Associate professor of political science Huang Chin-Hao said the US – since then President Richard Nixon’s visit to China in 1972 – has recognised the PRC government as the legal government of China, but it has not gone beyond acknowledging Beijing’s claims of sovereignty over Taiwan.

On the other hand, Beijing thought it had obtained America’s commitments about its status as the sole government of China and – by extension – that there is only one China that Taiwan is a part of, said Prof Huang, who is from the Lee Kuan Yew School of Public Policy at NUS.

“Both sides were basically speaking past each other, but they were also willing to look over these kinds of different interpretations at that time, because of the larger goal of achieving normalisation,” said Prof Huang, an expert in Chinese foreign and security policy.

“The clarification that the Americans are now trying to make, I think, is not necessarily trying to change the status quo per se, but to make the point clear to China and the international community that there is a clear distinction between the (US’) ‘one China’ policy and (China’s) ‘one China’ principle.”

The US’ “one China” policy recognises the PRC as the sole legal government of China, while maintaining unofficial relations with Taiwan. China’s “one China” principle unambiguously states that Taiwan is a part of China.

For decades since the establishment of ties in 1979, the US had not openly challenged China’s claim over Taiwan, and kept a low profile when it came to its official ties with the island.

But in recent years, US officials and politicians have made frequent visits to Taiwan with full media coverage. They have also argued for Taiwan to be allowed to participate in multilateral organisations.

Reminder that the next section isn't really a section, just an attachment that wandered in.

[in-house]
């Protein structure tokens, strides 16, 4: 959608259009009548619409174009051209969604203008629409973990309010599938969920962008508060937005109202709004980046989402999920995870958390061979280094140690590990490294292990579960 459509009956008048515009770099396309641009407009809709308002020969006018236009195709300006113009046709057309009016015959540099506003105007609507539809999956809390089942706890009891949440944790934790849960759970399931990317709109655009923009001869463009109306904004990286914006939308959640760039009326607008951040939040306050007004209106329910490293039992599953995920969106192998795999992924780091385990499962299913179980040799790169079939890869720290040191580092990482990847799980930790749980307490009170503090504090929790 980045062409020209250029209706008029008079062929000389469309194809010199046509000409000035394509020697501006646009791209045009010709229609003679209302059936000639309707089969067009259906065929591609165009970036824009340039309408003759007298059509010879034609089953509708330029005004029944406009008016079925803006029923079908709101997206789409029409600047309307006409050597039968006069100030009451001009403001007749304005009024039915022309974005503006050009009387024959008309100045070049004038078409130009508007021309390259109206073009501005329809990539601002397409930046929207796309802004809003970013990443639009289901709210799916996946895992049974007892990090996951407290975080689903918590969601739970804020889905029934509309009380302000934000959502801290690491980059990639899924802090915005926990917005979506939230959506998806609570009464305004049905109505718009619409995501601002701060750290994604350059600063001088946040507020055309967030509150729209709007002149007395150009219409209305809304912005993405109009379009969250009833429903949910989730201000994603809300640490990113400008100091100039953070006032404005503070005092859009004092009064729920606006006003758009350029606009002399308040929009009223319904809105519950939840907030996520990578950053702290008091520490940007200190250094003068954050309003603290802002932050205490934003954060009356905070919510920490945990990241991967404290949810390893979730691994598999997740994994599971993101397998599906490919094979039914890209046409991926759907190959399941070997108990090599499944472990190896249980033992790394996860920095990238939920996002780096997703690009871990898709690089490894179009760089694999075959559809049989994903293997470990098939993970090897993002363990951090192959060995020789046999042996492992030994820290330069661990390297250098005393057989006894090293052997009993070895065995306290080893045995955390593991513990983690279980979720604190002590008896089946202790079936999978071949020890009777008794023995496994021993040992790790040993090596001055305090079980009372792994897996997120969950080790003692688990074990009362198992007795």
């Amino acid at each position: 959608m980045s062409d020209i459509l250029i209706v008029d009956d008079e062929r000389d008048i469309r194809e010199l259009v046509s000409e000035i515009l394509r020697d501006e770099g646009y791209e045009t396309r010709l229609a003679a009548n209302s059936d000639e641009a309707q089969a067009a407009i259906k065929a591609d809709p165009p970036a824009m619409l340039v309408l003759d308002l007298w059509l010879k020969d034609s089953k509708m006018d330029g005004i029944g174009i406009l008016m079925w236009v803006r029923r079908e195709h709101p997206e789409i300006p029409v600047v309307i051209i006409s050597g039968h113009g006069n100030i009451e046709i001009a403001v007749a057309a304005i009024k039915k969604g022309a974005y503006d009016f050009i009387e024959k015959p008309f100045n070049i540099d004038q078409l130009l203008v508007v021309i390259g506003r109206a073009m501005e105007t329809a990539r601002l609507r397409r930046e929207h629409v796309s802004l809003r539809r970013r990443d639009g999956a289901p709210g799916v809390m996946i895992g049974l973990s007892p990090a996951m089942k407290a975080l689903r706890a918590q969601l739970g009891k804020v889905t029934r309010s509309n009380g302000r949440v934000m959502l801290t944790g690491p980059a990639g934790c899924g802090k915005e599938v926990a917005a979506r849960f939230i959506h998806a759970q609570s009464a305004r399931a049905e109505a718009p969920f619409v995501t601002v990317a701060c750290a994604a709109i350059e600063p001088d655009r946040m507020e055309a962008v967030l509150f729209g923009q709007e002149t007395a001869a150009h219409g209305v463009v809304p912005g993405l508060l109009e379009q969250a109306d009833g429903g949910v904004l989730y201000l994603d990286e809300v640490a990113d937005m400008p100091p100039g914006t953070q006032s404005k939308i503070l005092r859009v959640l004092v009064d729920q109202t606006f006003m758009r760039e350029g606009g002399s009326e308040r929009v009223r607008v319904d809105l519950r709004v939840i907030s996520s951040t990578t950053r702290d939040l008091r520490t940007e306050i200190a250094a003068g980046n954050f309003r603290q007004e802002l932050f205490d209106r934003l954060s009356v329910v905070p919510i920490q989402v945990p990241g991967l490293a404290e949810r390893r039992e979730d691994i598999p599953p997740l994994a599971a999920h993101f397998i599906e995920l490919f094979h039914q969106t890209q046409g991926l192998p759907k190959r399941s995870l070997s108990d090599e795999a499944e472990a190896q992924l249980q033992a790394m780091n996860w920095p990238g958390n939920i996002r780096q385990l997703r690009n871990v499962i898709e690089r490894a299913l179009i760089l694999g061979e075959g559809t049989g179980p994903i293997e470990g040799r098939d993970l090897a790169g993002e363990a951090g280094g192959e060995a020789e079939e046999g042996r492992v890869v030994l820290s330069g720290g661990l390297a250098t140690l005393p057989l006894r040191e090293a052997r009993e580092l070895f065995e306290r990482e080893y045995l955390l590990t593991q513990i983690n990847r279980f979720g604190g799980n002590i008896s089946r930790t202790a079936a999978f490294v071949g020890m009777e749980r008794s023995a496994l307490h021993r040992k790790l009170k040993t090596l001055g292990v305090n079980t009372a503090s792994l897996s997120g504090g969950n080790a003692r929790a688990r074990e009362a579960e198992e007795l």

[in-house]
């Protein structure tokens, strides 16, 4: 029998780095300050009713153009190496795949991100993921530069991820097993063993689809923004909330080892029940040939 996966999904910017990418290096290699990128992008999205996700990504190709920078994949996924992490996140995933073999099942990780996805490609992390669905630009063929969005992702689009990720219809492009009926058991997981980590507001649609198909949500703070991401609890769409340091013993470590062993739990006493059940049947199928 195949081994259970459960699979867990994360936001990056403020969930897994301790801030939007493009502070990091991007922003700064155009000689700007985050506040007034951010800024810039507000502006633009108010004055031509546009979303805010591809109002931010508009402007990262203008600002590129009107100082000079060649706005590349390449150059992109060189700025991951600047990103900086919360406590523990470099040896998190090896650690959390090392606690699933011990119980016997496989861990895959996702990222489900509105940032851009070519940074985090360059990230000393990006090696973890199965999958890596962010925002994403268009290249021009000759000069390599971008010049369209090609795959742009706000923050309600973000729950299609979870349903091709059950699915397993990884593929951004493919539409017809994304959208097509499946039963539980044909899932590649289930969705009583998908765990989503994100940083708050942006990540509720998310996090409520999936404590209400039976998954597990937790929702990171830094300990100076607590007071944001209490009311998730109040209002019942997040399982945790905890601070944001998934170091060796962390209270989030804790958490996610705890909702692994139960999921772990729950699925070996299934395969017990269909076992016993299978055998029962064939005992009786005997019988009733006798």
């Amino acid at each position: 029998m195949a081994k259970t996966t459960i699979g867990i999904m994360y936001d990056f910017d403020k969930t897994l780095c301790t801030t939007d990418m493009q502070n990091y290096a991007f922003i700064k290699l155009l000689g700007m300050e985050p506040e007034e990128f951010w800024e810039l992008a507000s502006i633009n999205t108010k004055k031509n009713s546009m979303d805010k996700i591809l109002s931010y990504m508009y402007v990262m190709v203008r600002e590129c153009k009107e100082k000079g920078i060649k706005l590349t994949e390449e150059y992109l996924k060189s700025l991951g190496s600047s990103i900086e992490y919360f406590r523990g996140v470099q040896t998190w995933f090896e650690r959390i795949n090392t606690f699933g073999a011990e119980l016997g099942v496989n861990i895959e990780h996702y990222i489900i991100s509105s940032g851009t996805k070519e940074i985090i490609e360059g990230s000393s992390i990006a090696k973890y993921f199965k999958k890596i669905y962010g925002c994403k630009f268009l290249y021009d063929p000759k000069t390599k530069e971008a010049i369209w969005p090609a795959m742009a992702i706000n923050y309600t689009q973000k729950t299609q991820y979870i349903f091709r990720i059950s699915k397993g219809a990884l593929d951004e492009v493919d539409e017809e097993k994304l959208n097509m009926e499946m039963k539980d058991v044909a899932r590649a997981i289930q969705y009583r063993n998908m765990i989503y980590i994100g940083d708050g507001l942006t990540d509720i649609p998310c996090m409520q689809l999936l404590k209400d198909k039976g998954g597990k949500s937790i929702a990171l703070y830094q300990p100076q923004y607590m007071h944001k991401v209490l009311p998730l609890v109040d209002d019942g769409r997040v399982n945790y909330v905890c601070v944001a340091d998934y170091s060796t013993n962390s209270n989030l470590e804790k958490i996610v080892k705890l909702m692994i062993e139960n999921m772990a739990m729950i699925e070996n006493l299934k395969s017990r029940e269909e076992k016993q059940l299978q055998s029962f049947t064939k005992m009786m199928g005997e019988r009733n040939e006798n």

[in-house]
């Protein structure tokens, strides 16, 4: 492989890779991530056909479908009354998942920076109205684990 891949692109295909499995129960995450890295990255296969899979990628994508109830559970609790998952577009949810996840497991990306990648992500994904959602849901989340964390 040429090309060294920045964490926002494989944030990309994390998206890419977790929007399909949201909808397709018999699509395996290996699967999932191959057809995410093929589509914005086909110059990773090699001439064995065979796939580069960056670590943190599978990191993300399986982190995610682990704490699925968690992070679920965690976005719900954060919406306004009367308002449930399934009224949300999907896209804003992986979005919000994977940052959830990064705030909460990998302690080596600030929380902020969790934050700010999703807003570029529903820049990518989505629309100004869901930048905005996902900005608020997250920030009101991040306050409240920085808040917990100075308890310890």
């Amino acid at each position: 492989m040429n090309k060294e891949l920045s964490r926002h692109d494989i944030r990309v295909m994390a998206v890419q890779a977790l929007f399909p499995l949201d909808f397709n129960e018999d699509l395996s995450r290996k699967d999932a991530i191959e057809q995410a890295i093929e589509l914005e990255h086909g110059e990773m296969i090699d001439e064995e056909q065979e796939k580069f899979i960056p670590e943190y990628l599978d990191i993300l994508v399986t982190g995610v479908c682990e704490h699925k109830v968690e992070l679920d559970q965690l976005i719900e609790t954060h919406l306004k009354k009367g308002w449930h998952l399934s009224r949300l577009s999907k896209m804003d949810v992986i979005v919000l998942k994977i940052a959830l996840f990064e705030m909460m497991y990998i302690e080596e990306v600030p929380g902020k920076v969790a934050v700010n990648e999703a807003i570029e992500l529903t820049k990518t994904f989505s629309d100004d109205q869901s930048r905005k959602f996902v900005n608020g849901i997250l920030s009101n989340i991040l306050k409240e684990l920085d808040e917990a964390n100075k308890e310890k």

Kevin Magee, a fellow at the Australia-China Relations Institute from the University of Technology Sydney who researches cross-Strait ties, believes the issue has resurfaced as a response to the pressure that Beijing is putting on Taipei, as well as the growing competition between the US and China.

“For a long time the US avoided this issue with China because it would just cause friction, but US-China relations are becoming more confrontational, so they can now take this position (of drawing attention to the Chinese interpretation of the resolution),” said Magee, a former Australian diplomat of 34 years who served in Beijing and Taipei.

He noted that while Western countries, from the US to Britain and Australia, have more nuanced “one China” policies that “acknowledge” China’s position on Taiwan, the majority of Global South countries accept Beijing’s “one China” principle.

Professor of practice of international affairs Robert Sutter was more critical of China’s interpretation of the resolution, viewing it as “information warfare” against Taiwan.

“It’s using pressure to influence the UN in this way... This shows remarkable hubris and obviously is not ‘seeking truth from facts’,” said Prof Sutter of George Washington University, referring to a slogan popularised by Mao Zedong on the value of pragmatism over theory. - The Straits Times/ANN

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Taiwan , US , China , UN , resolution